Four female voices (2011 '13)

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Four Female Voices

SSAA (2011/’13)

Alexander Hunter


Four Female Voices Performance Notes Four Female Voices was written in Seattle in April of 2011, and revised in Glasgow in June of 2013. The piece calls for an ensemble of four female voices (SSAA) with optional reciter (male or female), and can be made to be any length desired by the performers (mobile moment form). All four vocalists are to read from the score during performance. The optional text can be of any nature or length and is to be chosen by the performers. The only stipulation is that it must have been written by an author or poet who has connections to the place of performance (ex. born, raised, attended university). This means that if an ensemble is to tour with this piece a new vocal text must be chosen for each city. Special preference should be given to texts in which the location is featured. Examples include poetry about a local hill or city, a short story or essay in which the location is prominent. The point being both to form a direct connection between the audience and venue to the piece, and to maintain a sense of freshness for the performers. Performers may choose to perform any number of moments, and in any order. Moments may be repeated up to five times (though not necessarily consecutively). All performers are to start, proceed and end together. The length of the score for the vocal ensemble will need to be adjusted to correspond to the length of text, if one is used at all. In the case of an especially lengthy text, moments may be repeated more than five times as needed. If performing without a reciter, the piece may be anywhere from ten seconds to an hour in length. Four Female Voices utilises ‘moment form’, meaning each moment is to be approached separately. A space of at least one breath is to be observed between each moment. The pauses between moments need not be of a consistent length, and the acoustics of the performance space may influence the rate of progression (slower for large halls and quicker for small halls). The maximum pause between moments is one minute, but pauses over five seconds in length should only be used when a reciter is present, and even then very sparingly. The length of each moment should be at least five seconds, and again, need not be of consistent length. The spatial relationships between parts within moments are intended to be relative, but simultaneities should be observed accurately. All of this may be either improvised during performance, worked out beforehand, or any combination of the two. Vibrato is to be completely avoided. A quiet dynamic (while maintaining a good, full sound) is to be maintained throughout. The focus should be on the blending of sounds, with no one sound becoming more prominent than the others. Four Female Voices does not use equal temperament (though performances using this tuning system will be considered), and is instead based on the pure tones produces by the spectral analysis of the harmonics of an unheard fundamental. The four vocalists will be provided with headphones and a stereo signal consisting of sine waves. These sine waves will be tuned to the first 16 notes of the harmonic series, starting on F1.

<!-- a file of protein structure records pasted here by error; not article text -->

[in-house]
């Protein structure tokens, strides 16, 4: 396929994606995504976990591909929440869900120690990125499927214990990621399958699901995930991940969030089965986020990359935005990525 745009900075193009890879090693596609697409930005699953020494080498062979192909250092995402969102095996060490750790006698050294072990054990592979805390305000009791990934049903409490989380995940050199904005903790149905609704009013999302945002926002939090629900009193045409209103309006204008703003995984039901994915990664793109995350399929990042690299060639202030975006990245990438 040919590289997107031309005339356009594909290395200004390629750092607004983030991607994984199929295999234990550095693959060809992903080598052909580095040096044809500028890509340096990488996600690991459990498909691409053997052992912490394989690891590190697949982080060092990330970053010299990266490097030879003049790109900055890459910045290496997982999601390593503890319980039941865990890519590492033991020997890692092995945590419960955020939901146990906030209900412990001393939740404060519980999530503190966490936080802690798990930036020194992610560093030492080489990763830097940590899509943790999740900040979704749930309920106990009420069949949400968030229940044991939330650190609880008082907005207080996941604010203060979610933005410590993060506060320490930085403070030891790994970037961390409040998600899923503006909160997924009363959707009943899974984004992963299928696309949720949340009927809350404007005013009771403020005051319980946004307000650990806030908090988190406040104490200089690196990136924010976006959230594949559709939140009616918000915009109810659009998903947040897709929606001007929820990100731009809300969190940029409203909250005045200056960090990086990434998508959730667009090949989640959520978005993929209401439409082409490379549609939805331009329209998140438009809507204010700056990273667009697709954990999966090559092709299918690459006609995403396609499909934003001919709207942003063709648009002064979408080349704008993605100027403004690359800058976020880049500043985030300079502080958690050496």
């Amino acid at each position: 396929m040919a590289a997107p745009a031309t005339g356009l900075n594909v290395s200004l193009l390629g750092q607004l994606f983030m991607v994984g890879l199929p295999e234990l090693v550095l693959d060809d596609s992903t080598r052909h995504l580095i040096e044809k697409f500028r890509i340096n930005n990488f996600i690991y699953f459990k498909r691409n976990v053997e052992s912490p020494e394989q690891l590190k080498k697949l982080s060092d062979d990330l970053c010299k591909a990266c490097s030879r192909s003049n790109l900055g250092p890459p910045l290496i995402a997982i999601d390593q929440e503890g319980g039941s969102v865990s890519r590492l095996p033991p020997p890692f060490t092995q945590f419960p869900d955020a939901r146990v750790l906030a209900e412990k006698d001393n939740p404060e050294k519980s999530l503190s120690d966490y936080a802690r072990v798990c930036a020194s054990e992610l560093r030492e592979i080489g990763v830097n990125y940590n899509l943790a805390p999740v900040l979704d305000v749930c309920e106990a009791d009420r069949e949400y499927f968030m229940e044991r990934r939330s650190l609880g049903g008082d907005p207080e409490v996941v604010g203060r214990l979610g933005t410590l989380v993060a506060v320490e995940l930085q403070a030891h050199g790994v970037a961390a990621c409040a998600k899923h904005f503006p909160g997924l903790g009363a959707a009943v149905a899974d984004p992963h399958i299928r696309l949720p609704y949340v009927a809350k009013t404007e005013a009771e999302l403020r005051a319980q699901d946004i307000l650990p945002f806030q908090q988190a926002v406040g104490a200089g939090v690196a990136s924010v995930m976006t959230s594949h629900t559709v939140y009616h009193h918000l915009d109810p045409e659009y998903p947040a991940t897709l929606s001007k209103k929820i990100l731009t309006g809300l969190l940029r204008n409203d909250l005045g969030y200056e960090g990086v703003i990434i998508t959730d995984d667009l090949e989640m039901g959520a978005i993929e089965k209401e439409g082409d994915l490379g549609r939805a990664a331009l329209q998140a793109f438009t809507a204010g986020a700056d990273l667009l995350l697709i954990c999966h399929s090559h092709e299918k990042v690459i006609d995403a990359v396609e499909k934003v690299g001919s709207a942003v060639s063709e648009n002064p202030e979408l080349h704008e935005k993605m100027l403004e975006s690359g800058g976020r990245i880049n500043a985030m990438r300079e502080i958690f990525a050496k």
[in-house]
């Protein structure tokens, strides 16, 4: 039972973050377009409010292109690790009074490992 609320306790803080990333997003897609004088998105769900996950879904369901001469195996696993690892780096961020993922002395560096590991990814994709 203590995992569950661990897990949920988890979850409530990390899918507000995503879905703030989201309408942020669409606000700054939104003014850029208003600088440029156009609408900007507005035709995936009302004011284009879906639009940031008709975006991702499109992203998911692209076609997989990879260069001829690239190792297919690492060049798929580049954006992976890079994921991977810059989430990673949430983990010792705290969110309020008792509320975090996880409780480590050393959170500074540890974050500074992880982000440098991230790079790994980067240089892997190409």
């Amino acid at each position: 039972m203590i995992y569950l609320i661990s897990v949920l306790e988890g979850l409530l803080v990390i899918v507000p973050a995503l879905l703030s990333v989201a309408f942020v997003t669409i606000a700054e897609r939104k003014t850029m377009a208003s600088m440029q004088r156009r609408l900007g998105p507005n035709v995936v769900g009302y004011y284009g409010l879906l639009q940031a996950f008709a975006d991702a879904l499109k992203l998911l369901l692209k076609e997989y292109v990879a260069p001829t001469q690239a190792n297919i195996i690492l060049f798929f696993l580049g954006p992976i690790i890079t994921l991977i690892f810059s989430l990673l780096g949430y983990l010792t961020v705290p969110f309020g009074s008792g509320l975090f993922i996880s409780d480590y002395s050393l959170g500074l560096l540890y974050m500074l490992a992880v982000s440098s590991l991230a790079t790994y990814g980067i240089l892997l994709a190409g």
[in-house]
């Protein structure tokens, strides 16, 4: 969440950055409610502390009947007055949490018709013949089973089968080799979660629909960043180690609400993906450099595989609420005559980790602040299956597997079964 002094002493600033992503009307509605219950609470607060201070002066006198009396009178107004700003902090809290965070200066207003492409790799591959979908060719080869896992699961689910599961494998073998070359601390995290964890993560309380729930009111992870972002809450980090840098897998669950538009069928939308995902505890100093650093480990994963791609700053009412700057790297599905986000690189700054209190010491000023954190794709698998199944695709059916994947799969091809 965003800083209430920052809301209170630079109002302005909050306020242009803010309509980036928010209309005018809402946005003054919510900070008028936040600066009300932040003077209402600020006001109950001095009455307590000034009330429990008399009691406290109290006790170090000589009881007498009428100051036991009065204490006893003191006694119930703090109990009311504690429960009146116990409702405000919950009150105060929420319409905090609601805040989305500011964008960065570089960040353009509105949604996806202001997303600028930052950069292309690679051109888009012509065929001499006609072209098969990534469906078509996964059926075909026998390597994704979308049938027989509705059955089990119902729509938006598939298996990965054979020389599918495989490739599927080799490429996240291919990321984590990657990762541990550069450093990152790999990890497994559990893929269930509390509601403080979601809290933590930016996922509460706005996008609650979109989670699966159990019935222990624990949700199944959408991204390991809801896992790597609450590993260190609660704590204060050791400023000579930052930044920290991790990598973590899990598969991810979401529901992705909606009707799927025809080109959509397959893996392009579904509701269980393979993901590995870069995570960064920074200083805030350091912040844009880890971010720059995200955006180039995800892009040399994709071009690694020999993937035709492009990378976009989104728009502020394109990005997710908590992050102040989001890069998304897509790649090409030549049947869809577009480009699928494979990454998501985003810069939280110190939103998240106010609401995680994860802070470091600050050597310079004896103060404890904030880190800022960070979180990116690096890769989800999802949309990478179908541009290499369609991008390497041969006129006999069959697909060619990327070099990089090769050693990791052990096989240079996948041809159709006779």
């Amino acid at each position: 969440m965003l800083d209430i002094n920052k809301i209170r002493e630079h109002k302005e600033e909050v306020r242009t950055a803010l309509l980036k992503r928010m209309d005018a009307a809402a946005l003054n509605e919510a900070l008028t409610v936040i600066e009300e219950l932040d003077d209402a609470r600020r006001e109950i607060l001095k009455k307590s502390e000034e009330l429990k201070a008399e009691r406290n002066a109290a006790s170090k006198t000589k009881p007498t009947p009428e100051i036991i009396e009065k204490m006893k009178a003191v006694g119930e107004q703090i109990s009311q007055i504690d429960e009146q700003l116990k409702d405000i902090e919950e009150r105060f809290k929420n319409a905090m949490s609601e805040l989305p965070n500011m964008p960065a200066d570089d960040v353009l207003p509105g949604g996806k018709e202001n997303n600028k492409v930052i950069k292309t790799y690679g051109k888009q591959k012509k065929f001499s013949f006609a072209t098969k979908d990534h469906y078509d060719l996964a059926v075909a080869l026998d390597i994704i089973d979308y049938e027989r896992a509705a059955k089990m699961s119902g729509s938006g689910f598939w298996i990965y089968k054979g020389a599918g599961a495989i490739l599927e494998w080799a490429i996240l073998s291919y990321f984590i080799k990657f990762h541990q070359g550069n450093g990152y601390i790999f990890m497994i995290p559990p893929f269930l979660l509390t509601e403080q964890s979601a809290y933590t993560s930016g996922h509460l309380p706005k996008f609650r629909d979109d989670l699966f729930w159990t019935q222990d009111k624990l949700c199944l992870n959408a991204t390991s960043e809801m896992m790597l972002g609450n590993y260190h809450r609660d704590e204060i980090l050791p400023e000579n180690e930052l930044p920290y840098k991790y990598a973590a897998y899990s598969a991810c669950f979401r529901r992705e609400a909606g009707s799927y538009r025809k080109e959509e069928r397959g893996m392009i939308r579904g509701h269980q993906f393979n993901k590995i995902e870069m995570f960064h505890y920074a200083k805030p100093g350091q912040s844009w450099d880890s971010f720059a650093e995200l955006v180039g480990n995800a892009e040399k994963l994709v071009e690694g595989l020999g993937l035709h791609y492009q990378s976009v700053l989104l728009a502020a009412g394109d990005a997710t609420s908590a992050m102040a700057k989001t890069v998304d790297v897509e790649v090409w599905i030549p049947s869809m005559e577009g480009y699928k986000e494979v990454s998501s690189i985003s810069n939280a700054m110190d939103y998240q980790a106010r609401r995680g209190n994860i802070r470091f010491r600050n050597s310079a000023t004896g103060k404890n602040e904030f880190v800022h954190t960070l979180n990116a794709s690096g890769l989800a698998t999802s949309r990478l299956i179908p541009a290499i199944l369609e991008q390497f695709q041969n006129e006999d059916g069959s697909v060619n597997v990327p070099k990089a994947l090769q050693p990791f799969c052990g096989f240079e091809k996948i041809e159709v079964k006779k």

The right channel consists of pitches to be sung by Soprano 1 and Alto 1, with the left channel consisting of those to be sung by Soprano 2 and Alto 2. Both channels will contain the first five pitches of the harmonic series (including the fundamental) as a reference for tuning. Players may simply uncover the ear of the headphones corresponding to the channel they need not hear. The performers may choose to have a separate signal containing the fundamental (F1) amplified (and constantly audible to themselves and the audience) at a low volume during performance. Mix 1: F1, F2, C3, A3(-14c), C4, F4, G4 (+4c), B4 (-49c), C5, D5(+41c), E5(-12c) Mix 2: F1, F2, C3, A3(-14c), C4, Eb4(-31c), F4, A4 (-14c), C5, Eb5(-31c), F5 Optional Mix 3 (running through a speaker audible to performers and audience): F1 In lieu of syllables or IPA notation, directions for mouth aperture and tongue position are given. Aperture is indicated using a circle below the staff. An open circle indicates a wide open mouth, a closed circle indicates a completely closed mouth, and the lack of a circle indicates a normal (half-open) position. Tongue position may be either towards the rear, middle (‘normal’ position) or front of the mouth. Rear position is indicated using a down-facing triangular notehead, normal position using standard noteheads, and front position using an up-facing triangular notehead. Performers may arrange themselves anywhere in the performance space so long as each can see and hear every other. Preference should be given to close proximity to the audience.

A. T. Hunter 06/13